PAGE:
IGEM:Stanford/2010/Notebook/Brainstorming

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For this week, please take your starred idea(s) and do as much research as possible over the next three days to determine

  1. whether it is feasible,
  2. if there are any parts in the parts library that could potentially be incorporated and
  3. a basic blackbox diagram of "sensors", "reporters", "generators", etc. at the device level. Where you cannot easily build a nice diagram, state it clearly so we are aware of the difficulties you are facing.
  4. Identify the basic project idea (i.e. trash eating bacteria, stress detecting cell, minicell production) and brainstorm a list of other applications for the basic project idea (i.e. a stress detecting cell can be used to monitor orthodontics and bone development).
  5. Make a set of slides for this. You'll be pitching your ideas to a panel of graduate students this week and in coming weeks so please do a good job on this initial pitch.

Media:Brainstorming-Direction-Poll.pdf

Projects

Vesicular Transport (*)

1. Previous Paris Team wanted to engineer superhighways across for communication: could pick up on this project?

2. Work on a project that deals with minicell production, targeting and packaging (possibly talk to Jerome Bonnet?)

3. Possibility of scaling up work done with single molecule transport (talk to Monica Ortiz in Endy's lab?)

Long Distance Communication

1. Discussed the possibility of making vibrating cells


Brain-related projects: Increasing Neuron Efficiency, Myelin regeneration

1. Questions were raised concerning the feasibility of the application

  • Perhaps these neurons would become more susceptible to noise?
  • Could have adverse effects on other neuron functions

2. One possible application would be increasing the firing rate of muscles


Wound Treatment (*)

1. Try and establish a beneficial infection to avoid unwanted infections in the wound

  • Could beneficial bacteria encourage scab formation or skin regrowth?
    • Whats the mechanism of scab formation? What factors are required? - Chris

2. Engineer classes of microbes that prevent the colonization of other microbes

  • Needs to secrete something to kill/repress other bacteria, can't be harmful to host cells

3. Avoid detection by the immune system

  • By what mechanisms do other beneficial E. coli prevent destruction by immune system?
  • Would need a killswitch or some other mechanism to prevent immune resistance from spreading to unwanted bacteria
-Eliminate bacteria's ability to conjugate?
-Have two-step process to assemble cloaking device so that other cells couldn't replicate the device without both parts?

4. Bacteria need to be contained on the wound, cannot spread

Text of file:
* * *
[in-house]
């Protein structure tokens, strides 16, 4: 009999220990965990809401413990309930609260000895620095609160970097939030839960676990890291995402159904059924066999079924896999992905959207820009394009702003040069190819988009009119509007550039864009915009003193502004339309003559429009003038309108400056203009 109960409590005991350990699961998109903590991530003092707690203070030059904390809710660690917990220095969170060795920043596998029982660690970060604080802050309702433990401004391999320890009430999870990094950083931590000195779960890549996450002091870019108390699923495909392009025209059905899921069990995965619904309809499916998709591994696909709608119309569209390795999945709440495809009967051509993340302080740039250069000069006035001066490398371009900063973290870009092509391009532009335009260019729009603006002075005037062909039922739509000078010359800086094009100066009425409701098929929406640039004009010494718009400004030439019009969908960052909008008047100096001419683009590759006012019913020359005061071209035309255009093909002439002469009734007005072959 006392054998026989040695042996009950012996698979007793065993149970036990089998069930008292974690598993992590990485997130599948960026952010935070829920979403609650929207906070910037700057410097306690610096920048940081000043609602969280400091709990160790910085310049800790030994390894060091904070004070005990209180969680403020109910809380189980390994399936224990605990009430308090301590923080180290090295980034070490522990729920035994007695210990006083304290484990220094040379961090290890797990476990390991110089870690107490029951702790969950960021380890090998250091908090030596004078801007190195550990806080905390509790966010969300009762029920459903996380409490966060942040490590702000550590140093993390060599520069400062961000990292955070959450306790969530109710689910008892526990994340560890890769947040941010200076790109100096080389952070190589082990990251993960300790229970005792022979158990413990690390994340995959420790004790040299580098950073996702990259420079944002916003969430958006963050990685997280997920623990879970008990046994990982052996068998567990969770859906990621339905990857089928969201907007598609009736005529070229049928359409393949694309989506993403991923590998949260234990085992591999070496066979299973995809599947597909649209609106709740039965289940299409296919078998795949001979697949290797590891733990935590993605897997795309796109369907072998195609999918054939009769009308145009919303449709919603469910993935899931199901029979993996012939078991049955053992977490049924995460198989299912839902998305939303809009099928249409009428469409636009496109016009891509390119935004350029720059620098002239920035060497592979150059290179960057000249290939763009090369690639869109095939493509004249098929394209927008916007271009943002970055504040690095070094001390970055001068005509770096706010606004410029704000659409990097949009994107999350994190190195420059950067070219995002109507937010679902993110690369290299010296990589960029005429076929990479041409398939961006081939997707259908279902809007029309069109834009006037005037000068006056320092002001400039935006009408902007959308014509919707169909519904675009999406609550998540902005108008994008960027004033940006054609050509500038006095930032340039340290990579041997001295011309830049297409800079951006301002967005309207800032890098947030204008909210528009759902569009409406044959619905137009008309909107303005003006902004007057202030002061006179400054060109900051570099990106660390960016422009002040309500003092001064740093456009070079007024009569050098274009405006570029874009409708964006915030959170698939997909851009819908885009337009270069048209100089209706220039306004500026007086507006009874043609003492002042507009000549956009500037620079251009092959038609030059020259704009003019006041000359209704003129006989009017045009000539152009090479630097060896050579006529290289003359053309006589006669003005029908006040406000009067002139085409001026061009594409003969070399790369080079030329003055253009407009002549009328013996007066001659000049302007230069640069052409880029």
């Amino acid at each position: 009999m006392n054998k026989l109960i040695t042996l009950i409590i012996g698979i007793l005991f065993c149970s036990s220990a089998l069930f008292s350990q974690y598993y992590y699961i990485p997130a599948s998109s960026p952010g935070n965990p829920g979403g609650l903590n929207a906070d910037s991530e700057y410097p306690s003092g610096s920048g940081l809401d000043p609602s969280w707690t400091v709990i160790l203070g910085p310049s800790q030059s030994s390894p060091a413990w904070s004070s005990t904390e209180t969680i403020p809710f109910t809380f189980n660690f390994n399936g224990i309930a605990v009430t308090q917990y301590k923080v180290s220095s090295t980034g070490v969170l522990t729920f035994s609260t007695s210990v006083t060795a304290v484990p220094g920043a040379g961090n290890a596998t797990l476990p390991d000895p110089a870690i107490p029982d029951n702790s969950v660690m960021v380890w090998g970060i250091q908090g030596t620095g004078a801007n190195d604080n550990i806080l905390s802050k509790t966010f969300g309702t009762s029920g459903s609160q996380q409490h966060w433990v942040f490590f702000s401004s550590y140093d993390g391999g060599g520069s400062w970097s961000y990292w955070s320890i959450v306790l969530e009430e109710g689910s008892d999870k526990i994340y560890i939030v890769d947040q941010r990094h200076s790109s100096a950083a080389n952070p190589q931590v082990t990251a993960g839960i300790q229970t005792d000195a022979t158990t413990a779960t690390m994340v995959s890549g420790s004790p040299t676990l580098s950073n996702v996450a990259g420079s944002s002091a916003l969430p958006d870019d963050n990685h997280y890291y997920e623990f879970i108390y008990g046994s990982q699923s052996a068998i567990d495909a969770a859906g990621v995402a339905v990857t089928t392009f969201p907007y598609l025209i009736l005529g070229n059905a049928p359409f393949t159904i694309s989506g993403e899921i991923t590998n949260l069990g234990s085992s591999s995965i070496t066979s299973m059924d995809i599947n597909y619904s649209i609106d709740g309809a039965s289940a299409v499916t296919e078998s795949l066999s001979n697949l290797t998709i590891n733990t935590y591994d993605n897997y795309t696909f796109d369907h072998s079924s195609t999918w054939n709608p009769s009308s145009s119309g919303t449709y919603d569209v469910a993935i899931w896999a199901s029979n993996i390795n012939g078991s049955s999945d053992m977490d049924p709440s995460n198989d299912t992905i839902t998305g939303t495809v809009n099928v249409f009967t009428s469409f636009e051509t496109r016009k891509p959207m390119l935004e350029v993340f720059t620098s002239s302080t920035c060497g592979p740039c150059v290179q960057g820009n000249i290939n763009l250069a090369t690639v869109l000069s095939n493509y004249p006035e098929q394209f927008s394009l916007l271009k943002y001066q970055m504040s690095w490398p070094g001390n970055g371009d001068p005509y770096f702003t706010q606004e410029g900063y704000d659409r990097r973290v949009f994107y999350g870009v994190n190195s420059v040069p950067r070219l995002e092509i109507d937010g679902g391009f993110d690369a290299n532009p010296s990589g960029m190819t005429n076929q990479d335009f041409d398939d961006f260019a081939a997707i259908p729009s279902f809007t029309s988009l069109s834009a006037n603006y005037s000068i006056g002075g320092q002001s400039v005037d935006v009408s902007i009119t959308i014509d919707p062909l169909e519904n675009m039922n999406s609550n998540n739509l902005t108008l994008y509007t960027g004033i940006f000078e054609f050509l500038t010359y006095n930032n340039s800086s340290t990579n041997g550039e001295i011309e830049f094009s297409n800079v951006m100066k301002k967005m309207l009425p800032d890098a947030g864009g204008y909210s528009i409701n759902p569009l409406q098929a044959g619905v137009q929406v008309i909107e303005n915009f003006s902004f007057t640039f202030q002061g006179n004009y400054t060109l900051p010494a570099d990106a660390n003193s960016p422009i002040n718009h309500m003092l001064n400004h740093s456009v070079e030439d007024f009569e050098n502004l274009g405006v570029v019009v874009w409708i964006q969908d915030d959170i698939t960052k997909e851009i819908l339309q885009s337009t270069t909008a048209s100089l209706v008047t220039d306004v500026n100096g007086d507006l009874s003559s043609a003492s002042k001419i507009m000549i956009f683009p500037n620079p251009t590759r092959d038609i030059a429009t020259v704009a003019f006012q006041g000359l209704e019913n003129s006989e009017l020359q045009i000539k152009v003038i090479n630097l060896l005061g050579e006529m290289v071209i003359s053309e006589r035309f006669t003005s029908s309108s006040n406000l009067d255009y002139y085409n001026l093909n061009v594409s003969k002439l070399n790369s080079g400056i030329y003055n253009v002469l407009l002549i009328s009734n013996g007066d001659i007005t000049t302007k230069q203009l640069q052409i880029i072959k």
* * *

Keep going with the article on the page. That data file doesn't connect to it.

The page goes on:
• Link cell lysis response to absence of some substance found only in wound tissue?
    • What substances in wound tissue exist?


Pre-term labor indicator (*)

1. Unique idea and applicable to wide range of fields involving mechanical stress detection (bone regeneration, cell growth, etc.)

2. Downsides: Hard to determine the level of oxytocin - relation to pre-term labor.

3. Liked signal integration scheme in slides

4. First, we may need to determine baseline levels of oxytocin or progesterone - too complex?


Trash-eating bacteria (*)

1. Nice idea with related research being done on campus already: Craig Criddle's lab in Y2E2

2. Expand the ideas so that the bacteria generate something that plants can use later.

Francisco says: Apparently, a lot of work has been done with different types of plastics and bacteria but there are many aspects we can improve.

Some interesting stories and their shortcomings/areas for improvement:

Styrofoam-eating strain of 'Pseudomonas putida' - styrofoam needs to be superheated to form the styrene oil the bacteria actually feeds on - that superheating produces toxic byproducts [1]

Discovery of polystyrene-eating bacteria from mealworm beetles: [2]

'E. coli' that converts plant biomass to biodiesel [3]


Desalination (*)

1. Huge problem, any traction is good

2. Light-powered water purification system is the best scenario

3. Downsides: difficult to pump water across a membrane

4. Possibly use reverse methods to pump everything else (but water) out?

5. Literature reports of bacteria that have water purification properties?


Oil spill clean-up (*)

1. Sequestering oil and easy collection of material is key to a project of this type

2. Possibly form a dialysis-bag like object that collect oil?


Clotting

1. Negative feedback system that shuts down the bacterial clotter

2. Bacteria stay on surface so we don't have to worry about immunogenicity issues

3. Value of creating bacteria if there are already in vitro and cheap ways to make clotting factors
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